The success of “I’m an Old Cowhand” brought Mercer back to Hollywood under contract to Warner Bros., where he was paired with composer Richard A. Whiting. Their first film together was Ready, Willing and Able, released in March 1937; it featured “Too Marvelous for Words,” which Bing Crosby recorded for a hit in April. The second Mercer- Whiting outing was Varsity Show, released in September, which featured “Have You Got Any Castles, Baby?” in the hit parade for Tommy Dorsey and His Orch. Meanwhile, Mercer continued to write non-movie songs; “Bob White (Whatcha Gonna Swing Tonight?)” (music by Bernard Hanighen) was a hit parade entry for Bing Crosby and Connee Boswell in January 1938. The same month saw the release of the next Mercer-Whiting film Hollywood Hotel starring Benny Goodman, which contained no hits but featured “Hooray for Hollywood,” a witty portrait of the movie business that became the industry’s unofficial anthem.

Whiting died on Feb. 10, 1938, leaving Mercer without a writing partner; as the year went on he began to work with Harry Warren, whose partnership with Al Dubin was breaking down. Mercer subbed for Dubin on some of the material for Gold Diggers of Paris, released in June, notably “Day Dreaming,” which became a minor hit for the film’s star, Rudy Vallée. Mercer and Warren’s score for Hard to Get, released in November, included “You Must Have Been a Beautiful Baby,” which topped the hit parade for Bing Crosby by the end of the year and became a much-recorded standard. It was replaced at #1 in January 1939 by Mercer and Warren’s “Jeepers Creepers” from Going Places, which was recorded by Al Donohue and His Orch. and became Mercer’s first Academy Award nominee for Best Song. Maintaining his performing career, Mercer appeared as singer and master of ceremonies on the radio series The Camel Caravan with Benny Goodman in 1938, remaining on the show when Bob Crosby took it over from 1939 to 1940. He also made some duet recordings with Bing Crosby, among them “Small Fry” (music by Hoagy Carmichael, lyrics by Frank Loesser), which had a couple of weeks in the hit parade in October 1938.

Though Mercer continued to contribute to Warner Bros, films until the expiration of his contract with the June 1939 release Naughty but Nice, he turned his attention increasingly to writing for the swing bands. “Could Be” (music by Walter Donaldson) entered the hit parade for Johnny Messner and His Orch. in February 1939; “(Gotta Get Some) Shut-Eye” (music by Donaldson) was a hit for Kay Kyser and His Orch. in March; “And the Angels Sing” (music by Ziggy Elman, based on his instrumental “Frälich in Swing”) topped the hit parade in May for Benny Goodman; and “Day In—Day Out” (music by Rube Bloom) went to #1 for Bob Crosby and His Orch. in October.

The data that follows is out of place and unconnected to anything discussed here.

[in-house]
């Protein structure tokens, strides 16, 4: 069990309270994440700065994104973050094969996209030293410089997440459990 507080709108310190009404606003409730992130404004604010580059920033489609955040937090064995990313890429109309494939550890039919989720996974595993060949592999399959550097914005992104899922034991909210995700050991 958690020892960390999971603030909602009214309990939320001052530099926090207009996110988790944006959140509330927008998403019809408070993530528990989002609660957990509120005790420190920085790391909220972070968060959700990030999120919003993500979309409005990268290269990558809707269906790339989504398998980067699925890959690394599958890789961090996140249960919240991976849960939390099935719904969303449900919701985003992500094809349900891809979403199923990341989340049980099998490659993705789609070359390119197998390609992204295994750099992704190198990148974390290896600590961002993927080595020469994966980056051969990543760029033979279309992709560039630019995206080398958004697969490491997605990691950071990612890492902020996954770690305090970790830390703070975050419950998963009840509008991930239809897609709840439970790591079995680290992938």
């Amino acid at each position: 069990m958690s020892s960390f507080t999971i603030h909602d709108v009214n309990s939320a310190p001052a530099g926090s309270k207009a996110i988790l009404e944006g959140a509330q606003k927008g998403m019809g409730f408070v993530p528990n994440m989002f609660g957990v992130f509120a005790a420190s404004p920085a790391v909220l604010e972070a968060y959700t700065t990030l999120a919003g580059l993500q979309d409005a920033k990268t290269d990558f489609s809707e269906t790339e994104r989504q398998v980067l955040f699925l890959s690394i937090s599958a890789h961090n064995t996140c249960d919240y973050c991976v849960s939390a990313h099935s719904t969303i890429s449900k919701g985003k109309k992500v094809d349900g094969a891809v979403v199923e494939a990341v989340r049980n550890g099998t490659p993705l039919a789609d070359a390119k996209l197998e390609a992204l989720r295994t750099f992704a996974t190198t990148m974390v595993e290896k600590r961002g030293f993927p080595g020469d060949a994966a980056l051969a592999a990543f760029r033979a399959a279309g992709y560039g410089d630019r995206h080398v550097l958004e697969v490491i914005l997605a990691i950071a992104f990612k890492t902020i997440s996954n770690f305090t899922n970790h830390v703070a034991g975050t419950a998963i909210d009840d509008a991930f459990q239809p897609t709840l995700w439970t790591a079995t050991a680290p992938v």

Meanwhile, Mercer was collaborating with Hoagy Carmichael on his first Broadway musical, Walk with Music, which had a long out-of-town gestation before it arrived in N.Y in June 1940 and flopped, closing after only 55 performances. But by that time, Mercer was back in the hit parade with “Fools Rush In” (music by Rube Bloom), which went to #1 for Glenn Miller and His Orch. in July. Returning to Hollywood, Mercer collaborated with Jimmy McHugh on the Kay Kyser vehicle You’ll Find Out, released in November, which featured two hits, “You’ve Got Me This Way” for Tommy Dorsey and “The Bad Humor Man” for Jimmy Dorsey and His Orch., as well as Mercer’s second Oscar nominee, “I’d Know You Anywhere.” He earned another Oscar nomination in the same year for “Love of My Life” (music by Artie Shaw) from the January 1941 release Second Chorus, for which he also cowrote the screenplay. His fourth Academy Award nomination was for “Blues in the Night” (music by Harold Arlen), from the December 1941 film of the same name, a #1 hit in February 1942 for Woody Herman and His Orch., one of five Top Ten recordings.

Mercer collaborated with Victor Schertzinger on the Jimmy Dorsey vehicle The Fleet’s In, released in March 1942, producing three hits for Dorsey, the chart-topping “Tangerine,” the Top Ten “I Remember You,” and the comic “Arthur Murray Taught Me Dancing in a Hurry.” Glenn Miller peaked in the Top Ten with the independent song “Skylark” (music by Hoagy Carmichael) in May. That spring, combining with record store owner Glenn Wallichs and songwriter/movie producer B. G. De Sylva, Mercer launched Capitol Records and became its president. He also became one of its first recording artists, releasing his own composition “Strip Polka,” which hit the Top Ten for him, as it did for three other performers, most successfully Kay Kyser, who scored a million-seller with it in October.